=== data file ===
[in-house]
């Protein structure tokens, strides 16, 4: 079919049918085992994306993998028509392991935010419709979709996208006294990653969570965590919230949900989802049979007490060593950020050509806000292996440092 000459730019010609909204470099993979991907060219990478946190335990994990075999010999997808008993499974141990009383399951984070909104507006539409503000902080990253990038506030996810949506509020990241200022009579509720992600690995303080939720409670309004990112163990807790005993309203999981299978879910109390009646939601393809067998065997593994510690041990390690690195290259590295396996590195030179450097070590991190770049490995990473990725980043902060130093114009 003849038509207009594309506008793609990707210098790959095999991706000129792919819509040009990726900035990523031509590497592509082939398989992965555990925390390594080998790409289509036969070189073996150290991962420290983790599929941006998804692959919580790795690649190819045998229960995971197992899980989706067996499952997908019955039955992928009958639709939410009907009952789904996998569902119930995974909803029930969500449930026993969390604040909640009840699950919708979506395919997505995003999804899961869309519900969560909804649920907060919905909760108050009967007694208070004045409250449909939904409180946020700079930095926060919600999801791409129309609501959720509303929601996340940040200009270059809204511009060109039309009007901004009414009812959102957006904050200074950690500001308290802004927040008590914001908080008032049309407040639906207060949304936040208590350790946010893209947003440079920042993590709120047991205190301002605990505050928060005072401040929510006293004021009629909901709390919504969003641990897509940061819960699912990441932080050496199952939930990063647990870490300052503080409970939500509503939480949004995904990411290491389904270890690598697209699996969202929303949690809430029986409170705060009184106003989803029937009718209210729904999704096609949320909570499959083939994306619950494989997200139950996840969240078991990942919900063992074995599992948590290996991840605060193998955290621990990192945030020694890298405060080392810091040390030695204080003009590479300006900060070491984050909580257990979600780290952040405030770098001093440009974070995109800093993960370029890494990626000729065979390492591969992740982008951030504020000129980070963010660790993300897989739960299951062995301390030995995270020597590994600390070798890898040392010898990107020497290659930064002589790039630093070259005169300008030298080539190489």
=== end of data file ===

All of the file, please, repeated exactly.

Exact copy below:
[in-house]
């Protein structure tokens, strides 16, 4: 079919049918085992994306993998028509392991935010419709979709996208006294990653969570965590919230949900989802049979007490060593950020050509806000292996440092 000459730019010609909204470099993979991907060219990478946190335990994990075999010999997808008993499974141990009383399951984070909104507006539409503000902080990253990038506030996810949506509020990241200022009579509720992600690995303080939720409670309004990112163990807790005993309203999981299978879910109390009646939601393809067998065997593994510690041990390690690195290259590295396996590195030179450097070590991190770049490995990473990725980043902060130093114009 003849038509207009594309506008793609990707210098790959095999991706000129792919819509040009990726900035990523031509590497592509082939398989992965555990925390390594080998790409289509036969070189073996150290991962420290983790599929941006998804692959919580790795690649190819045998229960995971197992899980989706067996499952997908019955039955992928009958639709939410009907009952789904996998569902119930995974909803029930969500449930026993969390604040909640009840699950919708979506395919997505995003999804899961869309519900969560909804649920907060919905909760108050009967007694208070004045409250449909939904409180946020700079930095926060919600999801791409129309609501959720509303929601996340940040200009270059809204511009060109039309009007901004009414009812959102957006904050200074950690500001308290802004927040008590914001908080008032049309407040639906207060949304936040208590350790946010893209947003440079920042993590709120047991205190301002605990505050928060005072401040929510006293004021009629909901709390919504969003641990897509940061819960699912990441932080050496199952939930990063647990870490300052503080409970939500509503939480949004995904990411290491389904270890690598697209699996969202929303949690809430029986409170705060009184106003989803029937009718209210729904999704096609949320909570499959083939994306619950494989997200139950996840969240078991990942919900063992074995599992948590290996991840605060193998955290621990990192945030020694890298405060080392810091040390030695204080003009590479300006900060070491984050909580257990979600780290952040405030770098001093440009974070995109800093993960370029890494990626000729065979390492591969992740982008951030504020000129980070963010660790993300897989739960299951062995301390030995995270020597590994600390070798890898040392010898990107020497290659930064002589790039630093070259005169300008030298080539190489």